Once the Mary Hard Fork is implemented, users on Cardano will be able to pay transaction fees in native tokens, essentially requiring no ADA to utilize the blockchain. And while this might seem like a huge technical conundrum, IOHK’s engineers have actually come up with a rather simple, free-market-oriented solution.
Cardano’s Extended UTXO makes native token transactions possible
Aside from opening up the world of DeFi to its users, the addition of native tokens to the Cardano blockchain comes with a whole new set of technological benefits. The biggest advancement made possible by native tokens is Babel fees, a mechanism that enables users to pay transaction fees on the blockchain with user-defined tokens, rather than just using the blockchain’s native token.
In practice, this means that any token issued on Cardano can be used to pay transaction fees, a move that will enable users to completely circumvent the use of ADA.
This is made possible by Cardano Extended UTXO (EUTXO) model. Unlike Ethereum’s account-based model, issuing a valid transaction on Cardano requires consuming one or more UTXOs. However, a UTXO on Cardano is able to carry a bundle that contains multiple different tokens, both fungible and non-fungible.
According to a blog post by Prof. Aggelos Kiayias, IOHK’s chief scientist, this model makes it possible to issue a transaction that declares a liability denominated in ADA that’s equal to the amount of fees that the transaction issuer is supposed to pay. This type of transaction is perceived as an open offer on the blockchain, asking interested parties to cover the liability. In return for covering the liability, the party would be paid a reward in the form of other tokens included in the transaction.
However, a transaction with a liability wouldn’t be admissible to the blockchain by itself. Block producers are the ones tasked with creating a matching transaction that will absorb the liability, covering it both with ADA and the other tokens included in the transaction. As such, the transaction with the liability and its matching transaction become admissible to the ledger as a group.
Stake pool operators become liquidity providers under Babel fees
The only way for this mechanism to work is for the Cardano blockchain to introduce the notion of liquidity providers. These LPs are participants in the blockchain that are willing to issue matching transactions on the blockchain.
In the case of Babel fees, it’s the stake pool operators that become the liquidity providers. They are incentivized by the market to provide exchange rates for specific native tokens they want to accept. Prof. Kiayias explained that any SPO can declare that they will accept a certain token for a fixed exchange rate, for example, 3:1 over ADA. If a transaction costs 0.16 ADA, the sender can declare a liability of 0.16 ADA and offer 0.48 of token X. Cardano’s native asset model implements this as a single UTXO carrying a token bundle with the following specifications:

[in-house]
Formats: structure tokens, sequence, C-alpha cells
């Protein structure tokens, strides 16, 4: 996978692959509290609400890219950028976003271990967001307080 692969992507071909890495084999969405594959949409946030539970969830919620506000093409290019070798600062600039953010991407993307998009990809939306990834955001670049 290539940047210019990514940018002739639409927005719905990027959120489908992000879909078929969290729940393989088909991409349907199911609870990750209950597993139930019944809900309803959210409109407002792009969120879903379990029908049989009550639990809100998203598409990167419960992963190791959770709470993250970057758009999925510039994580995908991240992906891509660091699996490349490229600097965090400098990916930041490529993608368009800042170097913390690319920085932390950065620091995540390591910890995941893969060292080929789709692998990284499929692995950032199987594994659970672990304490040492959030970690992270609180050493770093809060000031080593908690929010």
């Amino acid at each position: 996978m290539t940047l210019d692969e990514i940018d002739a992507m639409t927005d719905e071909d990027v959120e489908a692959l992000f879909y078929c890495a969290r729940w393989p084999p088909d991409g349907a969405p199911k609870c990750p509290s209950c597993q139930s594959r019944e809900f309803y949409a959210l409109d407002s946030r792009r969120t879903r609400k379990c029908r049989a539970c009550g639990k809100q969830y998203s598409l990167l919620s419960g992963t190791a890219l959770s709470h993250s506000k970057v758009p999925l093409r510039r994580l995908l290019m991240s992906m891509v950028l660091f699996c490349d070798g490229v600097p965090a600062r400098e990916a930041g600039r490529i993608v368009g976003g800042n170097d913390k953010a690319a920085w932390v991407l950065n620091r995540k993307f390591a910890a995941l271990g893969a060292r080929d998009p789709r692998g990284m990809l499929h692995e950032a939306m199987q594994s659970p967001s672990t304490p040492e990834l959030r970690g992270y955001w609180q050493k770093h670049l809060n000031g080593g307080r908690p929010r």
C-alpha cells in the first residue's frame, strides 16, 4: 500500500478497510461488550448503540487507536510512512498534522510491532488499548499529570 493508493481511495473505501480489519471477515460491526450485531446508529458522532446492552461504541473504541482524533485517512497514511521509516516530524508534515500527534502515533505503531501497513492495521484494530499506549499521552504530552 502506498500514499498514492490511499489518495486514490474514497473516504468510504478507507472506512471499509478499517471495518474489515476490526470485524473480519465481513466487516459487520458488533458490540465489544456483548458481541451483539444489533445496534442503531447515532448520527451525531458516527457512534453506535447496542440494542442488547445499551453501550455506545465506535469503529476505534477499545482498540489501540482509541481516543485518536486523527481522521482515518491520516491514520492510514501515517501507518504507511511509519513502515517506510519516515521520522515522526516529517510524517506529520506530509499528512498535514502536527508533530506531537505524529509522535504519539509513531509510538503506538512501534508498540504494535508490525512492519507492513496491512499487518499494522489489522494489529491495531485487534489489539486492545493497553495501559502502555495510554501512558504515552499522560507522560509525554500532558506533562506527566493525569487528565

ADA → -0.16, token X → 0.48
In the bundle, the liability is represented with a negative sign.
The stake pool operator that accepts the transaction recovers the liability from the mempool and issues a matching transaction consuming the UTXO with the liability. The matching transaction transfers 0.48 of token X to a new output, owned by the SPO.
What makes this rather simple mechanism revolutionary for blockchain technology is the fact that it’s entirely op-in for SPOs. Each stake pool operator can determine their own policy and exchange rate irrespective of each other. This means that different stake pool operators can provide different exchange rates for the same token, pushing users issuing liability transactions to offer an amount of tokens that corresponds to the minimum, average, or even maximum of the posted exchange rates on the network.
“In this way, a natural trade-off arises between settlement time of liability transactions and the market value of tokens they offer,” Kiayias explained in IOHK’s blog post.
To further promote the free market experience, Babel fees don’t require SPOs to be the only entities on the network covering liabilities. Stake pool operators can partner with an external liquidity provider that will issue matching transactions. In addition to that, third-party providers can also independently on the network and issue matching transactions themselves, removing the need for stake pool operators.
Aside from Babel fees, this mechanism enables a variety of other innovative applications. While IOHK has remained mostly silent on the issue, its latest blog post highlighted atomic swaps for spot trades as one possible implementation of the mechanism.
According to Kiayias, the mechanism enabling negative quantities in token bundles will be implemented in the basic ledger rules of Cardano following the Mary Hard Fork. And while there’s still no clear date as to when Babel fees will be enabled, it’s safe to assume that they will see the light of day sometime shortly after the introduction of native assets.
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